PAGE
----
• What we do

    Intelligence and Law Enforcement Agencies require a warrant to access certain information for investigative purposes. When a warrant is requested and approved by a Secretary of State, a Judicial Commissioner must also authorise this before it can be activated. This is referred to as the ‘double-lock’. This ensures that all Investigatory Powers Act warrants issued are necessary, proportionate and lawful.

    Judicial Commissioners also provide independent authorisation for applications from Law Enforcement Agencies who wish to use other investigatory powers.

    By conducting robust, evidence-based inspections of the use of investigatory powers, the Inspectorate ensures that those public bodies authorised to use investigatory powers are doing so lawfully and in line with best practice. They produce thorough and impartial reports which support and inform the work of the IPC and the Judicial Commissioners.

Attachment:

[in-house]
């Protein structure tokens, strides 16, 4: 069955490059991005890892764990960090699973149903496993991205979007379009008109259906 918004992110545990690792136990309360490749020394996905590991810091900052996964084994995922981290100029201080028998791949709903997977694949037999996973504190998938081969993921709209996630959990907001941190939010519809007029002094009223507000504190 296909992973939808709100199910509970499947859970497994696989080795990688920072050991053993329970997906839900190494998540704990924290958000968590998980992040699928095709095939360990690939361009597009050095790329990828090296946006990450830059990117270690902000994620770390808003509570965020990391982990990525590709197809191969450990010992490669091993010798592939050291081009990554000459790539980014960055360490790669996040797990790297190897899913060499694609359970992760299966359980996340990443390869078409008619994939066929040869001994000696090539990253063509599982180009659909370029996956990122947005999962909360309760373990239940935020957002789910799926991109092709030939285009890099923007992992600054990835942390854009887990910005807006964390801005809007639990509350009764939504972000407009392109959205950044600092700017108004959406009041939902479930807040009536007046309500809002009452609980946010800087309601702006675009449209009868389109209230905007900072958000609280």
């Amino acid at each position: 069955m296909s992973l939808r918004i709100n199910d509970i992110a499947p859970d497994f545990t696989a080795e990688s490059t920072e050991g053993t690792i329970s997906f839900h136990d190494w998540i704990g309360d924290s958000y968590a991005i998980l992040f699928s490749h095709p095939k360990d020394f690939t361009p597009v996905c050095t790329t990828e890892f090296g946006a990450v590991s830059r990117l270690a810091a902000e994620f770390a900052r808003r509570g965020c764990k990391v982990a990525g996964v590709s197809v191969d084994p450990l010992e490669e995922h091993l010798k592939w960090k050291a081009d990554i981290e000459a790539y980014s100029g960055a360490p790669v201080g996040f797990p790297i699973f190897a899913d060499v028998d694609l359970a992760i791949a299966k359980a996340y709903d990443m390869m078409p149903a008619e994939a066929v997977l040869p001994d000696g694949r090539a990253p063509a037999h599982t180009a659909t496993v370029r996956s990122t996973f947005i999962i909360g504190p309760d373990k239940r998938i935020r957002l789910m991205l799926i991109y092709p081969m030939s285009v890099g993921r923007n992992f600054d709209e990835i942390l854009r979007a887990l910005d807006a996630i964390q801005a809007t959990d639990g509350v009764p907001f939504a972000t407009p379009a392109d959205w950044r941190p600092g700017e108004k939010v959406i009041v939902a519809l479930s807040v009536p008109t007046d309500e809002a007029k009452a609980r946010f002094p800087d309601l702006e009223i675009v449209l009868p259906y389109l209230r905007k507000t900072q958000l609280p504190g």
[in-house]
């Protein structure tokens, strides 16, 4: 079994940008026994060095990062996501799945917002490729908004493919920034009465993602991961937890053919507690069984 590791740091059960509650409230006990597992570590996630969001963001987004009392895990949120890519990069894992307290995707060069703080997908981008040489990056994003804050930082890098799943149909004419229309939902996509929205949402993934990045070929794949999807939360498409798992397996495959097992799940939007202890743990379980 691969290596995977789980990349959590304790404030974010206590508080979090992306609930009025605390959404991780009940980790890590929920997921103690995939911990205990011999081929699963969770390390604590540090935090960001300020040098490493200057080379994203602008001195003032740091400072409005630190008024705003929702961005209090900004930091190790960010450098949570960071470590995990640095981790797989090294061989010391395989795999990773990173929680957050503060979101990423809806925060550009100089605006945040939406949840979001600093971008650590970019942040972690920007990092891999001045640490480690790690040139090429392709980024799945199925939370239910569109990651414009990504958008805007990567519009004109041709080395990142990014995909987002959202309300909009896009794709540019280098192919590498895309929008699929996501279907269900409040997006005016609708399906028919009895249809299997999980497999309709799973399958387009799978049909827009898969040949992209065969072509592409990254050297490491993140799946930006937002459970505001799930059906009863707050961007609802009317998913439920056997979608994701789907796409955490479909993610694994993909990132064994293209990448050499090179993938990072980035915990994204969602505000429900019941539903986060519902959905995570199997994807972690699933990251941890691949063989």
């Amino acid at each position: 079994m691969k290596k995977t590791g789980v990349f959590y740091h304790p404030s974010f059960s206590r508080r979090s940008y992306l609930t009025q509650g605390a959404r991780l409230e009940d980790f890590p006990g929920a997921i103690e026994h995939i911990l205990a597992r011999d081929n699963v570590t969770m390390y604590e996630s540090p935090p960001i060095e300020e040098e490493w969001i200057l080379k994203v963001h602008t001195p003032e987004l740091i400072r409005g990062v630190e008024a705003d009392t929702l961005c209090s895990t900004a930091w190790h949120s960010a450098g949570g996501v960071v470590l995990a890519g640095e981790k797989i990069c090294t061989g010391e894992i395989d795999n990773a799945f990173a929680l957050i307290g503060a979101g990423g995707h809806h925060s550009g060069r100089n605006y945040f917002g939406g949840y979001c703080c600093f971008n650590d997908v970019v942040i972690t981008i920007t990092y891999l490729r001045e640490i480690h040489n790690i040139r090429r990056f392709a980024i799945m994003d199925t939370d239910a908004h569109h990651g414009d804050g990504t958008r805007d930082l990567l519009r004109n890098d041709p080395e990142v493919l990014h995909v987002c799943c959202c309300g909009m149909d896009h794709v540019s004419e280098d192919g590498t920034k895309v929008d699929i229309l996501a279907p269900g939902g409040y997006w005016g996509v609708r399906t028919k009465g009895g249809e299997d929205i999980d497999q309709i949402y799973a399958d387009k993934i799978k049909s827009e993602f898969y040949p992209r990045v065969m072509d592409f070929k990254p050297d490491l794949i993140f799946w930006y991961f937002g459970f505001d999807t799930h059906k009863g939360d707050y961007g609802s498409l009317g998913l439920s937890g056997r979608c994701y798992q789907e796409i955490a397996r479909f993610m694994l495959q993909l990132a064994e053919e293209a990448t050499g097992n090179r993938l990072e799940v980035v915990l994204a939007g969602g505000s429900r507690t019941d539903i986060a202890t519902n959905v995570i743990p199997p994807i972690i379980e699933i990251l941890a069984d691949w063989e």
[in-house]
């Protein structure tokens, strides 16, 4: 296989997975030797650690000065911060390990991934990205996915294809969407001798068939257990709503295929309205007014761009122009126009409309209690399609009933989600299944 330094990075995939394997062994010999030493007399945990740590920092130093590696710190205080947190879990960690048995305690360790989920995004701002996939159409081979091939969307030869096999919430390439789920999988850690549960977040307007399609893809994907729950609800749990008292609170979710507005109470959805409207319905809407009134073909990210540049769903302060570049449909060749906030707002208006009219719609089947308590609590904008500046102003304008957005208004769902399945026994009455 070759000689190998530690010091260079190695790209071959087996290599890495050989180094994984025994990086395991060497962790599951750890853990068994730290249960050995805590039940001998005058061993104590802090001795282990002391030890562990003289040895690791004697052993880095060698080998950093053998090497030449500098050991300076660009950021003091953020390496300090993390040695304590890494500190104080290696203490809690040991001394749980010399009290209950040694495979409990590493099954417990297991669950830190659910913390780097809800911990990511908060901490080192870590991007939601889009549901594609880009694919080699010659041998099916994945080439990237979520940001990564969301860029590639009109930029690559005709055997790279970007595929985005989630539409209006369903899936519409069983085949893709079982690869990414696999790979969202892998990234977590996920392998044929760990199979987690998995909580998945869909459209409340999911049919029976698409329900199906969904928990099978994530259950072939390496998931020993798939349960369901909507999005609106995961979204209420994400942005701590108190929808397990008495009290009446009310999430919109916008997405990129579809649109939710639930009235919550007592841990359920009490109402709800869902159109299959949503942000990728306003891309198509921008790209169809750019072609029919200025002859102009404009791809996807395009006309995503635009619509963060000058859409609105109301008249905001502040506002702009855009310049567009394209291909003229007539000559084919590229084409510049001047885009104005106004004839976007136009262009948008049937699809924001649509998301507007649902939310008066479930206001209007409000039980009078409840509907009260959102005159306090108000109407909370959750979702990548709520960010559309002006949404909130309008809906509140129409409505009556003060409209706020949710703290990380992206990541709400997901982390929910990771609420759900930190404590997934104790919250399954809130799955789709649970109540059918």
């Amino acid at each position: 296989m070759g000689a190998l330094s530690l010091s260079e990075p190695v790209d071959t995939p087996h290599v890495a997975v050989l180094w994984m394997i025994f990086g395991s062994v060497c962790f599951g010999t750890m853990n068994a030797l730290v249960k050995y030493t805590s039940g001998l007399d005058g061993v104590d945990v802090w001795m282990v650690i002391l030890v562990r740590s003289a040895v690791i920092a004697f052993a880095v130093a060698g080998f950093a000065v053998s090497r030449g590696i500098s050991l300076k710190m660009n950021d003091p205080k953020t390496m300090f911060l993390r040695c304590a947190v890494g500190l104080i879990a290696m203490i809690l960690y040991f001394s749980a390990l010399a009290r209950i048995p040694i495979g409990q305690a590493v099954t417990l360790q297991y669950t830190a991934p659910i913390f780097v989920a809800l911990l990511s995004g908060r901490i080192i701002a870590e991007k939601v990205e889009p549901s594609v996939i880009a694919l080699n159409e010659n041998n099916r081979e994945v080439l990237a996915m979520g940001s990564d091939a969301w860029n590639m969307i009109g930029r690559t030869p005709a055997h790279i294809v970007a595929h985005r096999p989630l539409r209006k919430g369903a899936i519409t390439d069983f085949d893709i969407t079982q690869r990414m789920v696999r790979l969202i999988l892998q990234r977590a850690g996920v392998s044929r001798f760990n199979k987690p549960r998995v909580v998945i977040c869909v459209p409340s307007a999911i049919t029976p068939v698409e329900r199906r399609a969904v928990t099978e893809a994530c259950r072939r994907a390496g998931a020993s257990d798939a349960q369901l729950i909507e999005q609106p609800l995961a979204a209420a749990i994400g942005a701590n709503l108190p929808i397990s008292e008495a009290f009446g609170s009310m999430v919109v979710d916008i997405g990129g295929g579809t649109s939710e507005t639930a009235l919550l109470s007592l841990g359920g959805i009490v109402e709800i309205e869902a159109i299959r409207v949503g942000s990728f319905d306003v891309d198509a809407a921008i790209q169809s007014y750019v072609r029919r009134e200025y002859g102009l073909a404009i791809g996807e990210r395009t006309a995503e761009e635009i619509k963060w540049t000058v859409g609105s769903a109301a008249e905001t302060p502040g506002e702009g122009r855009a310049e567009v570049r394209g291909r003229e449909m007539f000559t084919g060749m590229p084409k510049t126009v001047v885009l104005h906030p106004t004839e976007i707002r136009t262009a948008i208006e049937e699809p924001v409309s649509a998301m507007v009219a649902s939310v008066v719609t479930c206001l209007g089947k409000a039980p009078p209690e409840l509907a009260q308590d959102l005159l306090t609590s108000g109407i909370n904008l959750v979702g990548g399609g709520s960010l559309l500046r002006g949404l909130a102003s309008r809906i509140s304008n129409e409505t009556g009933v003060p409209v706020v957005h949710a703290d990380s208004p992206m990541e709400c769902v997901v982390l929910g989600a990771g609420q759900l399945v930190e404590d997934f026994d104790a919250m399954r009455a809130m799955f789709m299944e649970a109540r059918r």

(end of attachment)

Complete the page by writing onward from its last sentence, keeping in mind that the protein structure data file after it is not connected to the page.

In addition to its inspection duties, the Inspectorate carries out ad hoc investigations into potential non-compliance. In such circumstances, for example where IPCO may have been made aware of a serious error, the inspectors may carry out an in-depth investigation into the potential non-compliance and its root causes. After a thorough investigation, the Inspectorate produces a report to advise the relevant organisation on how to address any shortcomings.

    IPCO has values based on transparency and independence. IPCO’s communications and policy experts engage with others to enhance public confidence in the use of investigatory powers and improve understanding of IPCO’s independent oversight. IPCO consults partners from across the sector, advising and learning from others to encourage good practice.